Carlos Salinas, living in unofficial exile, entered and left office in controversy. Many Mexicans believe that he used the government's election apparatus to steal the 1988 presidential election. His last year in office, 1994, saw a peasant insurrection and the assassinations of two top political figures close to him. Finally, three weeks after he left office, the peso underwent a devastating devaluation.

Two months later, his brother, Raul, was arrested and charged with money-laundering and murder; he was convicted of the latter charge in January.

During his term in office, Salinas' image expanded to awesome dimensions, even for a Mexican president. He was the darling of U.S. editorial pages. He privatized state-owned industries and reduced import tariffs.

"He made us believe that we'd grown as a country. He made the world believe we were fine economically," says Beatriz Garcia, a visitor to the exhibit.

Above all, he promised Mexicans that they were entering the First World. With the North American Free Trade Agreement, he assured his countrymen that they would enjoy stability of the peso and interest rates for the first time in more than a decade. They believed him and went heavily into debt -- only to have to repay the debt at towering interest rates after the devaluation.

"He was one of the biggest liars we've had as president," says Gilberto Ibanez, an exhibit visitor whose computer business failed in the recession after the 1994 devaluation.

Further anger has been fueled by discoveries of hundreds of millions of dollars in bank accounts in Switzerland, Britain and the United States, all allegedly owned by Raul Salinas.

Carlos Salinas "fooled us all," says Luis Manrique, a student at the Universidad Iberoamericana in Mexico City. "He promised us that we were almost in the First World. When he left office is when we realized it was all false. He and his family stole so much."

For Manrique, the anger vented at Salinas is simply the flip side of Mexican political submissiveness. A president has always been treated as a king whose timid subjects follow him without question -- until he leaves office.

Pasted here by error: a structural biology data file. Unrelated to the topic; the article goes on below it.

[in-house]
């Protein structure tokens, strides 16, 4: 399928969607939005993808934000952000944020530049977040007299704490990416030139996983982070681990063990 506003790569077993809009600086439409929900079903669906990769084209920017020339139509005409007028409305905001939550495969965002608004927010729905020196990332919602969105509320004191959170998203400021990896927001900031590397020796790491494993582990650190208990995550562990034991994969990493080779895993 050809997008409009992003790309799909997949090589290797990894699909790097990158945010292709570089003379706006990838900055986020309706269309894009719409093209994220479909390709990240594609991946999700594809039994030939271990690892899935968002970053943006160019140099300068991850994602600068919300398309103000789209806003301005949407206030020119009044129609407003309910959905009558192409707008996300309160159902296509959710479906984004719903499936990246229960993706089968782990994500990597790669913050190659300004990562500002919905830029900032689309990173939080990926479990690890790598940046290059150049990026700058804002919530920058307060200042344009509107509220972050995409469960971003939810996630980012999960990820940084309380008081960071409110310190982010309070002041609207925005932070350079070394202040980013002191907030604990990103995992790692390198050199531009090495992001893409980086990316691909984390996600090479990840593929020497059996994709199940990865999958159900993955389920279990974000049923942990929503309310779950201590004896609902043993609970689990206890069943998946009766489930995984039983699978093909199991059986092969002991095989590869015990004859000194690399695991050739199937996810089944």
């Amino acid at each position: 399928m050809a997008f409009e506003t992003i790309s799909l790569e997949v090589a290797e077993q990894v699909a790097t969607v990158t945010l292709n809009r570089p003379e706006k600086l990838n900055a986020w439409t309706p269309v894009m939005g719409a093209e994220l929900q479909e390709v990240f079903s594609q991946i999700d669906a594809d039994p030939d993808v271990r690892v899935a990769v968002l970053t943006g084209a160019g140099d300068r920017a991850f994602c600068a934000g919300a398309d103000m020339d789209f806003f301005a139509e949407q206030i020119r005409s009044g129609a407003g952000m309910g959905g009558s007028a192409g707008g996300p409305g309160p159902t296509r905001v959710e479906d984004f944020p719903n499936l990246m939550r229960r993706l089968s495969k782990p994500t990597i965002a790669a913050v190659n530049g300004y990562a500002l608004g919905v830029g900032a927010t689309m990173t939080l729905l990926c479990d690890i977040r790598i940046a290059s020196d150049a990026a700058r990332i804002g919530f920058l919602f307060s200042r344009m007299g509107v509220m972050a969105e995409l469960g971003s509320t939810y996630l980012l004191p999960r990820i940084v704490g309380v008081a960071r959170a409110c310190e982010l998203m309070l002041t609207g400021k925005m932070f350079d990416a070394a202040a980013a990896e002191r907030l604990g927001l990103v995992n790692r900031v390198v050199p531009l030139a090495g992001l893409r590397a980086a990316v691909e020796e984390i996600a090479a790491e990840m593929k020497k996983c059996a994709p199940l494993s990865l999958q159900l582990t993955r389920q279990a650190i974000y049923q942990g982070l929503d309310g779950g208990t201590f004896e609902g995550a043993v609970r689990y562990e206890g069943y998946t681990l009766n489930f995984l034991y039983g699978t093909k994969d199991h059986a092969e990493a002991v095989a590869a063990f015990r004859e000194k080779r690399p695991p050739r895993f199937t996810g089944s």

"When he was president, he was 'Senor Presidente,' and he was going to lead us forward. They put all their faith in him," Manrique says. "Now he's to blame for everything. We really like to complain about the government."

Previous presidents, too, are popularly believed to have stolen great sums of money, and several have led the country into economic crisis. But the authoritarian political system, based on the supreme power and untouchability of the president, extended also to ex-presidents and their families.

The government allowed no public mockery of them when they left office. The numerous jokes that circulated privately were the only way Mexicans had to get even.

But today, in part because of Carlos Salinas, Mexico is more open economically and politically. The government no longer has the same control over society or private enterprise. So, the trinkets in Razo's exhibition end up being emblems of Mexico's slow but steady movement toward an open society.

It remains difficult, however, to mock a sitting president. Masks of President Ernesto Zedillo were sold in markets last year. Then the Interior Ministry closed a mask-making factory in the state of Morelos. The supply of Zedillo masks has dried up since then.

Before the Salinas exhibition opened, Razo received a visit from administration officials who wanted to ensure that no Zedillo items were on display.

Razo doesn't envision a comparable outburst of popular anger when Zedillo leaves office next year.

"He's been more clumsy in managing his image," the sculptor says. "If it's true that the higher you climb, the harder you fall -- well, he hasn't climbed that high."